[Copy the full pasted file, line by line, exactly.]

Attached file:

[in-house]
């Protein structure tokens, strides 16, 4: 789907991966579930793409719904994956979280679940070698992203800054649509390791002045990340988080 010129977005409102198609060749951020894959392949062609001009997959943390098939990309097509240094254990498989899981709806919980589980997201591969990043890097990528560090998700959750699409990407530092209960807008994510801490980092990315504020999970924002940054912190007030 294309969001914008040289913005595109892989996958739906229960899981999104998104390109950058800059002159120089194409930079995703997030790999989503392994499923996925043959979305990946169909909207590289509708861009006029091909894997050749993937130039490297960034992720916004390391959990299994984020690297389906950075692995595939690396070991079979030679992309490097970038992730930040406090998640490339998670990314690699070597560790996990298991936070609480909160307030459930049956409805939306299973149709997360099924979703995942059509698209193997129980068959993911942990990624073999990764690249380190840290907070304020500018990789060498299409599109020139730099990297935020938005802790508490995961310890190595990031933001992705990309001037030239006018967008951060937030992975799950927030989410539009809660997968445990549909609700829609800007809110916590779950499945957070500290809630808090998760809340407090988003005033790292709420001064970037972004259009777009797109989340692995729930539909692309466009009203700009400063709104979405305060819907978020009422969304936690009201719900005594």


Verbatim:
[in-house]
């Protein structure tokens, strides 16, 4: 789907991966579930793409719904994956979280679940070698992203800054649509390791002045990340988080 010129977005409102198609060749951020894959392949062609001009997959943390098939990309097509240094254990498989899981709806919980589980997201591969990043890097990528560090998700959750699409990407530092209960807008994510801490980092990315504020999970924002940054912190007030 294309969001914008040289913005595109892989996958739906229960899981999104998104390109950058800059002159120089194409930079995703997030790999989503392994499923996925043959979305990946169909909207590289509708861009006029091909894997050749993937130039490297960034992720916004390391959990299994984020690297389906950075692995595939690396070991079979030679992309490097970038992730930040406090998640490339998670990314690699070597560790996990298991936070609480909160307030459930049956409805939306299973149709997360099924979703995942059509698209193997129980068959993911942990990624073999990764690249380190840290907070304020500018990789060498299409599109020139730099990297935020938005802790508490995961310890190595990031933001992705990309001037030239006018967008951060937030992975799950927030989410539009809660997968445990549909609700829609800007809110916590779950499945957070500290809630808090998760809340407090988003005033790292709420001064970037972004259009777009797109989340692995729930539909692309466009009203700009400063709104979405305060819907978020009422969304936690009201719900005594």